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Charlotte Amalie
Sunday, July 21, 2024


Nov. 28, 2003 – In spite of numerous setbacks and the interference of the continuous rains of last week, a team of scientists from the Geological Survey of Denmark and Greenland (GEUS) and Göteborg University (Sweden) completed their expedition intended to unveil clues about past global climate. The most significant setback was a delay in the release of their scientific equipment by U.S. Customs in San Juan. Planned to begin on Nov. 18, the expedition could not start until the equipment was allowed to be moved to the Research Vessel Chapman. The vessel was chartered from the University of Puerto Rico at a cost of $6,000 per day but the team had to wait for three days for the release of the equipment.
The expedition was carried out within the framework of the EU-funded 'PACLIVA' project (Patterns of Climate Variability in the North Atlantic), which deals with North Atlantic ocean and atmospheric circulation changes that have occurred within the past 10,000 years. (More details of the specific coring experiment were discussed in the Source's earlier article, Scientists search for past under the sea.)
The scientific team was led by Dr. Antoon Kuijpers of GEUS assisted by Dr. Björn Malmgren of Göteborg. Others in their scientific party were Dominika Kozakiewicz, Robert Nordh and Ursula Schwarz. The University of the Virgin Islands team included Dr. Stan Latesky and Dr. Jennifer Carroll, and was coordinated by UVI Professor Roy Watlington. The UVI Center for Marine and Environmental Sciences served as the base for the expedition.
UVI student Kristian Alfsnes assisted aboard the research vessel. He helped to collect samples of bottom sediment for analysis at UVI by Carroll, whose serendipitous goal is to obtain salt-water obligate fungi from deep-water sediment samples and screen them for antibacterial activity. It is her hope that new compounds will be discovered which will be useful in the development of new antibiotics. An interesting twist is that Alfsnes is actually visiting UVI from Scandinavia (Norway) this year.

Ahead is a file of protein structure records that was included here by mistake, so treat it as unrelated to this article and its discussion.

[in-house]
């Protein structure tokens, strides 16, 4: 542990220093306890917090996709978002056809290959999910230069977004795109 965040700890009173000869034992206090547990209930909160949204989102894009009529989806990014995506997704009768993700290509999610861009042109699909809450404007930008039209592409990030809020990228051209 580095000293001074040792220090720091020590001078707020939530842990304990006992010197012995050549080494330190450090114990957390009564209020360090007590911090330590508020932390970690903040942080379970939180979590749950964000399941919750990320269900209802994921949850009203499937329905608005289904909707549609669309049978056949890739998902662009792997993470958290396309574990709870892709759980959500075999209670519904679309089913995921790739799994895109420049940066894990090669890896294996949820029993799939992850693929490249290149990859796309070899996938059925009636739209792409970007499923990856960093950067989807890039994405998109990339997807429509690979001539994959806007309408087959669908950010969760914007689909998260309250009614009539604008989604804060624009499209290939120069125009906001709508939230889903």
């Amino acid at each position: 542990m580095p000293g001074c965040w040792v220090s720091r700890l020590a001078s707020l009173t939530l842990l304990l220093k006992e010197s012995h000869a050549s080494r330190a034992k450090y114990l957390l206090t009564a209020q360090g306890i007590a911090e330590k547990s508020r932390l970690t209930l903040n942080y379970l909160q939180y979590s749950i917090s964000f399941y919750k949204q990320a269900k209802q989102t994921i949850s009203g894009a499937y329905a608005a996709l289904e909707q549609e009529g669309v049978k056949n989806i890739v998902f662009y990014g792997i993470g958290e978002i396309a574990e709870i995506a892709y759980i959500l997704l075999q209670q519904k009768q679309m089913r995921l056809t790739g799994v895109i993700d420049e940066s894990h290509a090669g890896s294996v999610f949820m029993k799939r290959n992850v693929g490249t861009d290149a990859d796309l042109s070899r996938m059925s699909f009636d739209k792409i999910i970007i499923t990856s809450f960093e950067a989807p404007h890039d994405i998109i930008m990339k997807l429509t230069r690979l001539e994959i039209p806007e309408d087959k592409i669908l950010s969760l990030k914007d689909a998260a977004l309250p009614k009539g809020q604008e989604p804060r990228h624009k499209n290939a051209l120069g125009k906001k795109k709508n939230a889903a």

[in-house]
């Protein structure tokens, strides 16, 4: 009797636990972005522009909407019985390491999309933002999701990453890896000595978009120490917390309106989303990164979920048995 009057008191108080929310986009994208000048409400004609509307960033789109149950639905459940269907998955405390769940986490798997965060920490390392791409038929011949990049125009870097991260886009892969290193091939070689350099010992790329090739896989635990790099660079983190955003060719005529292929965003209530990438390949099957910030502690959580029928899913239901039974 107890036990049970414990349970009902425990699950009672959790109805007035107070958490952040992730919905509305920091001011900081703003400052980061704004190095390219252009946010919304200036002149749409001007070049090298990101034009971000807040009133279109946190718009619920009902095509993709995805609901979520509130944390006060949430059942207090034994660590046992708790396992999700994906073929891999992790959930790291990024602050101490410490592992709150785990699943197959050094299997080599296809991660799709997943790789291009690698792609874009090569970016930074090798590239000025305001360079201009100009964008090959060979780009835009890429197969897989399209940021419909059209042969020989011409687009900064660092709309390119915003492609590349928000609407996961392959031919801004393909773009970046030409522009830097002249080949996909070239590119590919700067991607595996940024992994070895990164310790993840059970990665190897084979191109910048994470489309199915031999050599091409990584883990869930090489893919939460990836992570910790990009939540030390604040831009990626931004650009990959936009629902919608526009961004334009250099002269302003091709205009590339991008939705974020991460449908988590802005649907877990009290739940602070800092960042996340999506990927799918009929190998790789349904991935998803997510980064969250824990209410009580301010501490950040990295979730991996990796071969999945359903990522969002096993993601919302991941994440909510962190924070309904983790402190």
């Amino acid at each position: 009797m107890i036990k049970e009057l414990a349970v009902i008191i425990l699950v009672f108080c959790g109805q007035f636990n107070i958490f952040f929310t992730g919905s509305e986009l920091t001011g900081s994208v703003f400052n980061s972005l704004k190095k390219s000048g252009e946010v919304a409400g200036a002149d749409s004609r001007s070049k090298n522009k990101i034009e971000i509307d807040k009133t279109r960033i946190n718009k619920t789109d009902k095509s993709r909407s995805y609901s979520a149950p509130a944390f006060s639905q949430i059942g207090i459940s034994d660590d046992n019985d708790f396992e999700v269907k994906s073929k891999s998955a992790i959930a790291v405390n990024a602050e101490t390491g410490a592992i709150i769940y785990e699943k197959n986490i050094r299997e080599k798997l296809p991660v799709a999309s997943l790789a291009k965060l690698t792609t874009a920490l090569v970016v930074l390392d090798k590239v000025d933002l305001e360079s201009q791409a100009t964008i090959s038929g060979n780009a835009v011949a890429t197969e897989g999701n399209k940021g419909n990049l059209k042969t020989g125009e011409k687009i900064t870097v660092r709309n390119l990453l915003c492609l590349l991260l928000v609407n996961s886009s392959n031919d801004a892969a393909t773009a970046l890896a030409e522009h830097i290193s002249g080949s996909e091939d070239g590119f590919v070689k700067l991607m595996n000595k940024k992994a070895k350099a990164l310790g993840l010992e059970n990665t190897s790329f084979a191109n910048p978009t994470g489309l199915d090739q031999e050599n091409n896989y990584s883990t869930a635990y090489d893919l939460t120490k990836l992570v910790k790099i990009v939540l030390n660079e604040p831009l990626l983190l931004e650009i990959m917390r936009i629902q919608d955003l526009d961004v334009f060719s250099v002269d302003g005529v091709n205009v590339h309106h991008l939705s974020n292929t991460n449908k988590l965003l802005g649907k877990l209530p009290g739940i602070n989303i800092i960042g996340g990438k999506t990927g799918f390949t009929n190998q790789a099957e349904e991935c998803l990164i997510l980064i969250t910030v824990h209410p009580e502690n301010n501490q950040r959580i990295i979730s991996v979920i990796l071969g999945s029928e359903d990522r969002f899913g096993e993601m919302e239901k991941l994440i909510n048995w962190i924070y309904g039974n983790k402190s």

With the equipment finally on board, the Chapman reached St. Thomas, received the scientists and left for the first station of the expedition at midnight on Friday, Nov. 21. Sediments were sampled at locations between St. Thomas and Vieques and just west of St. Croix. One final setback occurred just as the team was running out of the chartered time on the vessel A key piece of coring equipment was lost on the bottom.
Watlington said that the numerous hurdles encountered caused the researchers to make contact with several courteous persons, who were very helpful. He expressed his appreciation for the advice and assistance received from the Danish and Swedish Consulates in the Virgin Islands, the Office of Delegate to Congress Donna M. Christiansen, the V.I. Port Authority, the U.S. Customs Office on St. Thomas, the Danish and Swedish Consulates in San Juan and the V.I. Division of Fish and Wildlife.
"These offices helped us to get clearances, to understand the problems we were facing and to maximize the ship time that was left," he said.
Another positive outcome was the opening of discussions intended to renew a memorandum of agreement between the University of Copenhagen and UVI. Although a previous five-year agreement was signed in 1996 and has expired, Kuijpers and Watlington see their continuing collaboration on climate research as ample justification of a new agreement and the basis for a broader commitment to collaborate in other disciplines. Other areas of agreement may include exchanges of scholars and of students.

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